This rejection of European ideals by a fundamental faction of Muslims is espoused in the 2006 Policy exchange report Living together apart: British Muslims and the paradox of multiculturalism , where ‘there is strong evidence of growing religiosity among young Muslims, with an increasing minority firmly rejecting Western life’ (Mirza, Senthilkumaran, Ja’far 2007:3) of which ‘Forty per cent of Muslims between the ages of 16 and 24 said they would prefer to live under sharia law in Britain, a legal system based on the teachings of the Koran. The figure among over-55s, in contrast, was only 17 per cent’ (Telegraph 2007: 1).

 

Such evidence of clear preference for Islamic cultural beliefs, over the adherence of national and international laws of the host countries in which they reside, leaves sections of Muslim communities torn between the countries in which they live and the western foreign policies towards the Islamic world which they oppose. The Muslim News states there are 13 Muslim Members of Parliament, out of a total of 650 seats in the House of Commons and across a population of 2 million Muslim citizens, thus leading to a sense of political unrepresentation (Nachmani 2010), frustration and sense of powerlessness, most shockingly demonstrated in the speech Michael Adebolajo upon his murder of Fusilier Lee Rigby:

 

We have killed this man today because Muslims are dying daily because of British soldiers…we will never stop fighting you until you leave us alone. So what if we want to live by the Sharia in Muslim lands? Why does that mean you must follow us and chase us and call us extremists and kill us? Rather, you are extreme (ITV News, Youtube 2013).

 

This impassioned affiliation with the Western-afflicted grievances on the Islamic Umma (community) is frequently demonstrated through campaigns and protests in solidarity with the Palestinian cause, with reactionary organisations such as the British Muslim Initiative and the support for anti-Israel politicians, crucially influential in the election of West-Bradford Respect party candidate George Galloway. The infamous declaration of Bradford as a ‘no-Israel zone’ upon the 2014 Israeli ambassador’s UK visit resulted in numerous rioting across Tesco chains, following Galloway’s comments:

 

We don’t want any Israeli goods, we don’t want any Israeli services, we don’t want any Israeli academics coming to the university or the college, we don’t even want any Israeli tourists to come to Bradford, even if any of them had thought of doing so (Guardian 2014).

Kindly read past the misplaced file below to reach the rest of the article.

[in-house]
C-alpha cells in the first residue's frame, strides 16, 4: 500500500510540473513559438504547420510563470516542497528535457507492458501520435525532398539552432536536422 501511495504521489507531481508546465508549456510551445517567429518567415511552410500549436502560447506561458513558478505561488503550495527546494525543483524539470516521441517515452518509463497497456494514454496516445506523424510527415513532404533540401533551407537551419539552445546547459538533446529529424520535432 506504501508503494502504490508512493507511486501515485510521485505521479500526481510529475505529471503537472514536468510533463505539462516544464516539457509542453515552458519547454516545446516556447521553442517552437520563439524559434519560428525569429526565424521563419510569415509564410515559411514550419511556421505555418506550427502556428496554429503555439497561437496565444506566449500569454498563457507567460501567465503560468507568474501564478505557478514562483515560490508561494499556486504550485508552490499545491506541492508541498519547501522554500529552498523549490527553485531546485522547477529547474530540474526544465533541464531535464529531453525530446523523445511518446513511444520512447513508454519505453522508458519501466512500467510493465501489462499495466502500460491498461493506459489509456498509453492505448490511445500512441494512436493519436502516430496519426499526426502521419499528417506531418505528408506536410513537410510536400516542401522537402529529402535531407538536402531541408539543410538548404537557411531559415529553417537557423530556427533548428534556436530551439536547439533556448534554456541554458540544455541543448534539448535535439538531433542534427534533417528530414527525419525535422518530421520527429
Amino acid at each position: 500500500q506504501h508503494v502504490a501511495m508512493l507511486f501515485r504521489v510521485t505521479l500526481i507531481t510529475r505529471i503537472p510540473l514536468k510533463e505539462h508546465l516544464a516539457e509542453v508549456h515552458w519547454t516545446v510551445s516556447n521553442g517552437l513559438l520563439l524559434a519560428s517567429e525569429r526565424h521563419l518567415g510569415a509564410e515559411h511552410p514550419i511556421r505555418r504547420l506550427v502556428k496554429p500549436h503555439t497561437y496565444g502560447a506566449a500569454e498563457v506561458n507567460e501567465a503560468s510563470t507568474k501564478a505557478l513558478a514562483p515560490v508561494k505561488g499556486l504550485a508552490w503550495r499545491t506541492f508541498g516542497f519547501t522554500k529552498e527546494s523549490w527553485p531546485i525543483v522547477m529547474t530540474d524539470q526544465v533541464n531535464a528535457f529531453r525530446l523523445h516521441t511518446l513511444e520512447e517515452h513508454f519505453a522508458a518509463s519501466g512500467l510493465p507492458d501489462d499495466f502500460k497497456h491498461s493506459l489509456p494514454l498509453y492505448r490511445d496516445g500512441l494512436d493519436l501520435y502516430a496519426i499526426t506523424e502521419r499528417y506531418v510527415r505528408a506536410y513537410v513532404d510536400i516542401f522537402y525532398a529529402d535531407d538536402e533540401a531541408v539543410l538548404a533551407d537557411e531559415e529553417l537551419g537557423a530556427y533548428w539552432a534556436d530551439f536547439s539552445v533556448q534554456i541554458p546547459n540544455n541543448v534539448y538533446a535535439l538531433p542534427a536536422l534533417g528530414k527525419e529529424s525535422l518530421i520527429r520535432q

Yet whilst the ‘rightist’ camp has solidified the concept of Muslim consciousness and/or this religious Cultural Defence through the posit of Islam’s incompatibility with the West, the ‘leftist’, camp assumes a more apologist approach, raising the banner of Islamophobia through sensitivity in reporting news applicable to Muslim communities; also feeds into the Cultural Defence complex. The revisiting of the Trojan Horse scandal in April 2016, in which the latest inspection report praises how

fundamental British values are promoted highly effectively…innovative project work and initiatives facilitated through these partnerships have enabled pupils to explore in depth such issues as the dangers of radicalisation and extremism, the impact of the Holocaust and anti-semitism, and equal opportunities, including those related to sexuality and gender (Guardian 2016).

 

It is interesting to note the stress made upon Muslim pupils engaging with Semitism, homosexual and equal sex opportunities, topics traditionally disregarded or disrespected when assuming a literal translation of Islam; an emphatic ideological break with the radical history of the same school in 2014. Furthermore, on the issue of sexual gang grooming, The Jay report into the failings of Rotherham states:

“By far the majority of perpetrators were described as Asian by victims, yet throughout the entire period, councillors did not engage directly with the Pakistani-heritage community to discuss how best they could jointly address the issue… the 27 court cases that we found led to the convictions of 92 men. Some 79 (87%) were reported as being of South Asian Muslim origin’ (Channel 4: 2014).

 

The overt avoidance of highlighting the specific ethnicity of the general perpetrators -and then perhaps naturally the religious factor -indicates a sensitivity and unwillingness to perhaps be labelled Islamophobic and add further insult to injury to the Pakistani community, which is a recognition of the Muslim Cultural Defence.

 

In conclusion it is important to recognise that both ‘leftist’ and ‘rightist’ camps have created the very conditions in which Muslim consciousness has become both cemented and resistant to the frequent discussions of the role, contribution, effect and place Islam holds in Britain and wider Europe. This has resulted in an ideological retreat into the very communities that understand and offer a sense of immediate belonging whenever the external extremities of either political ‘camp’ instil a sense of alienation in which comfort can only be found in the Cultural Defence, thereby creating parallel communities and systems of governments within the British community and system.